GTK4 How to properly display a huge image

I need to display an image that could potentially have a very large height >30_000 pixels.
To check if GTK can render such an image, I generated it with imagemagick:
convert -size 2000x80000 xc:green green.png.

When I try to open an image, I get the following message:
gdk_memory_texture_new_subtexture: assertion 'x < 0 || x >= GDK_TEXTURE (source)->width' failed.

After some attempts, I came to the conclusion that there is no error only if the image size fits into 32768x32768.
If you dig even deeper, this number can be seen by running in the terminal: glxinfo -l | grep GL_MAX_TEXTURE_SIZE.

Now I have a few questions.

How can you get a similar or similar GL_MAX_TEXTURE_SIZE value in GTK4 taking into account that there is OpenGL and Vulkan?

How to properly display images with such a high resolution in GTK4?

Test code:

int main(string[] args) {
  var app = new Gtk.Application(null, GLib.ApplicationFlags.FLAGS_NONE);

  app.activate.connect(() => {
    var win = new Gtk.ApplicationWindow(app);
    var sw = new Gtk.ScrolledWindow();
    var picture = new Gtk.Picture.for_filename("./green.png");

    with(sw) {
      hexpand = true;
      vexpand = true;
      child = picture;
    }

    win.child = sw;
    win.present();
  });

  return app.run(args);
}

That’s the maximum size for a Cairo image surface.

The maximum texture size is more likely going to be 8k or 16k pixels maximum, given that it’s generally related to the hardware.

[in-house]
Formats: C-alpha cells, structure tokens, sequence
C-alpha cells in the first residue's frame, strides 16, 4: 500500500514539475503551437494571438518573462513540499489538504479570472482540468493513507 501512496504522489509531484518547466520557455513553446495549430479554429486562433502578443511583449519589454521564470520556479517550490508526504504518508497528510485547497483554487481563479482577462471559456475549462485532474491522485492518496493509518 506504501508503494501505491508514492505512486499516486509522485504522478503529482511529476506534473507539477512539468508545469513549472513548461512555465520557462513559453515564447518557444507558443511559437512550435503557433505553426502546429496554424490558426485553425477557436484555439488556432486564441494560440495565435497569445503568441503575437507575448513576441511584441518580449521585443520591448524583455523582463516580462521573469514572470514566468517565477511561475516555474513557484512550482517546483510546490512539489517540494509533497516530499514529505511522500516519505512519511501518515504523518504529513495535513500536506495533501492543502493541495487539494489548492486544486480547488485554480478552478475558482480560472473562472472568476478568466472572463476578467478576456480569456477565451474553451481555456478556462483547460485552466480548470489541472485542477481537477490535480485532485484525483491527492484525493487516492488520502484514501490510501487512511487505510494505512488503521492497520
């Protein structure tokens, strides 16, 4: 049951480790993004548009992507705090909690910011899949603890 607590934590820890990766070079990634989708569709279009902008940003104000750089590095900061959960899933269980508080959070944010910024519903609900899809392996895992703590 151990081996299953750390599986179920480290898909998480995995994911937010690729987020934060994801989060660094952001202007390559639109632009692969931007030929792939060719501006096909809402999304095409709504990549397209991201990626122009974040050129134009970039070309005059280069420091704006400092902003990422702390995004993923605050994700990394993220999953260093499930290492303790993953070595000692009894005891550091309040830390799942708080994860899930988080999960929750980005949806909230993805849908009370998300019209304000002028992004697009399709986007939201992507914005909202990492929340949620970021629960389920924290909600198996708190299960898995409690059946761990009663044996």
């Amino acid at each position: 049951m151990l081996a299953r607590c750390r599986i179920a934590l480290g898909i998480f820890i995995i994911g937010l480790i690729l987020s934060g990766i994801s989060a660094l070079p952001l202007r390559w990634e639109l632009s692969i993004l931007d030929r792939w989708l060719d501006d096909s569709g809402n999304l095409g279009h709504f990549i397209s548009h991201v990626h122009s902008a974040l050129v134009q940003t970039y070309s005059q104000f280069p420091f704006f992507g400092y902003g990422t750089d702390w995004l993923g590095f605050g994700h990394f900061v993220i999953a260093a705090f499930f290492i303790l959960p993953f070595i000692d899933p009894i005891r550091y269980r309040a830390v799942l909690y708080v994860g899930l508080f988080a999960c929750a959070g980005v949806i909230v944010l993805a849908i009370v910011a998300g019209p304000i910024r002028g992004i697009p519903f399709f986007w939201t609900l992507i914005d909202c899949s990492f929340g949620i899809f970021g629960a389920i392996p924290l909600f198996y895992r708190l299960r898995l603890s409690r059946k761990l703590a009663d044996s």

You should not load the whole image into a single texture: you should tile it into multiple buffers, instead.

For large image data, I recommend using Gegl, which is meant to be used for that role.

@ebassi Thanks for the answer.
I tried to upload an image via Gegl, but it didn’t work and I couldn’t find the right example.

Could you see what I’m doing wrong or show an example of rendering an image in GTK4 using Gegl?

int main(string[] args) {
  Gegl.init(ref args);

  var path = "/path/to/green.png";

  var app = new Gtk.Application(null, GLib.ApplicationFlags.FLAGS_NONE);

  app.activate.connect(() => {
    var win = new Gtk.ApplicationWindow(app);
    var sw = new Gtk.ScrolledWindow();

    int w, h;

    Gdk.Pixbuf.get_file_info(path, out w, out h);
    var pb = new Gdk.Pixbuf(Gdk.Colorspace.RGB, true, 8, w, h);
    
    var root = new Gegl.Node();
    var to_pixbuf = root.new_child("operation", "gegl:pixbuf", "pixbuf", pb, null);
    var load = to_pixbuf.new_child("operation", "gegl:load", "path", path, null);

    root.link_many(to_pixbuf, load, null);

    var picture = new Gtk.Picture.for_pixbuf(pb);

    with(sw) {
      hexpand = true;
      vexpand = true;
      child = picture;
    }

    win.child = sw;
    win.present();
  });

  return app.run(args);
}

You are just taking the image from the Gegl buffer and then putting it into a GdkPixbuf in order to draw: you are not going to get around the limits on texture size.

You will need to write a widget that renders each tile in the Gegl buffer independently.

Alternatively, you’ll need to scale the Gegl buffer and compute its contents at different zoom factors.